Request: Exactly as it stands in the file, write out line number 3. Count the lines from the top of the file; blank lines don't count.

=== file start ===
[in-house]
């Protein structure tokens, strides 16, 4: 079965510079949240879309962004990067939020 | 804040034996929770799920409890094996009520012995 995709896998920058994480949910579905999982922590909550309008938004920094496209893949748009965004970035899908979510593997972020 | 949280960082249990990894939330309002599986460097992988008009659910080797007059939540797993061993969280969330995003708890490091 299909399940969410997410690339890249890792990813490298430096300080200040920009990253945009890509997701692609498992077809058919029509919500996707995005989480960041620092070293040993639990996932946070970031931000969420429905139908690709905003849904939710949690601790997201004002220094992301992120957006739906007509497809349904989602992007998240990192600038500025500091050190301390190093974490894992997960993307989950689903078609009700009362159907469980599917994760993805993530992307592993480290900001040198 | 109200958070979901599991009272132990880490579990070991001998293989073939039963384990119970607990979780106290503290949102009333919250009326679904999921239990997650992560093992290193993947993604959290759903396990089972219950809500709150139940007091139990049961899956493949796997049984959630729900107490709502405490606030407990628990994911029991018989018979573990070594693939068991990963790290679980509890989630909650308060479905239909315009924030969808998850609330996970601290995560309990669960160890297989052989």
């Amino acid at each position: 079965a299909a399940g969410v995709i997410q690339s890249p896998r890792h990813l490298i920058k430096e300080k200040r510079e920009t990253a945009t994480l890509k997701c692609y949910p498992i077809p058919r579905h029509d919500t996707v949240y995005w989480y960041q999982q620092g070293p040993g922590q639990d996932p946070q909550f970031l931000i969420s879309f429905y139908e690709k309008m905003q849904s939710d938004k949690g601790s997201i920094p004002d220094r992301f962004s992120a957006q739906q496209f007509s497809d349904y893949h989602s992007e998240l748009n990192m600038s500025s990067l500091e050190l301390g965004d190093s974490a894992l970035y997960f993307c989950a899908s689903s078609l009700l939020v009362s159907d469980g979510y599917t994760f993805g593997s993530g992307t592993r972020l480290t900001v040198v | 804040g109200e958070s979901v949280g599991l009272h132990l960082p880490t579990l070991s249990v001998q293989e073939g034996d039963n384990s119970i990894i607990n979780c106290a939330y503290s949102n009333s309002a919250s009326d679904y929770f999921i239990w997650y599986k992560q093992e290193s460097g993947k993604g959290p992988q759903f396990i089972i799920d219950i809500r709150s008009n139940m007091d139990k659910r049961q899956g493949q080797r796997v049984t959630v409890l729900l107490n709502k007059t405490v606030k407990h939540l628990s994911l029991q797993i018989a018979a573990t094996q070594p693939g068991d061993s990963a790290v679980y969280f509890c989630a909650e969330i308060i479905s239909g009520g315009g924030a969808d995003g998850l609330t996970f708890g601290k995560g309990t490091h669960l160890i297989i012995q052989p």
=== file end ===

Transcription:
């Amino acid at each position: 079965a299909a399940g969410v995709i997410q690339s890249p896998r890792h990813l490298i920058k430096e300080k200040r510079e920009t990253a945009t994480l890509k997701c692609y949910p498992i077809p058919r579905h029509d919500t996707v949240y995005w989480y960041q999982q620092g070293p040993g922590q639990d996932p946070q909550f970031l931000i969420s879309f429905y139908e690709k309008m905003q849904s939710d938004k949690g601790s997201i920094p004002d220094r992301f962004s992120a957006q739906q496209f007509s497809d349904y893949h989602s992007e998240l748009n990192m600038s500025s990067l500091e050190l301390g965004d190093s974490a894992l970035y997960f993307c989950a899908s689903s078609l009700l939020v009362s159907d469980g979510y599917t994760f993805g593997s993530g992307t592993r972020l480290t900001v040198v | 804040g109200e958070s979901v949280g599991l009272h132990l960082p880490t579990l070991s249990v001998q293989e073939g034996d039963n384990s119970i990894i607990n979780c106290a939330y503290s949102n009333s309002a919250s009326d679904y929770f999921i239990w997650y599986k992560q093992e290193s460097g993947k993604g959290p992988q759903f396990i089972i799920d219950i809500r709150s008009n139940m007091d139990k659910r049961q899956g493949q080797r796997v049984t959630v409890l729900l107490n709502k007059t405490v606030k407990h939540l628990s994911l029991q797993i018989a018979a573990t094996q070594p693939g068991d061993s990963a790290v679980y969280f509890c989630a909650e969330i308060i479905s239909g009520g315009g924030a969808d995003g998850l609330t996970f708890g601290k995560g309990t490091h669960l160890i297989i012995q052989p």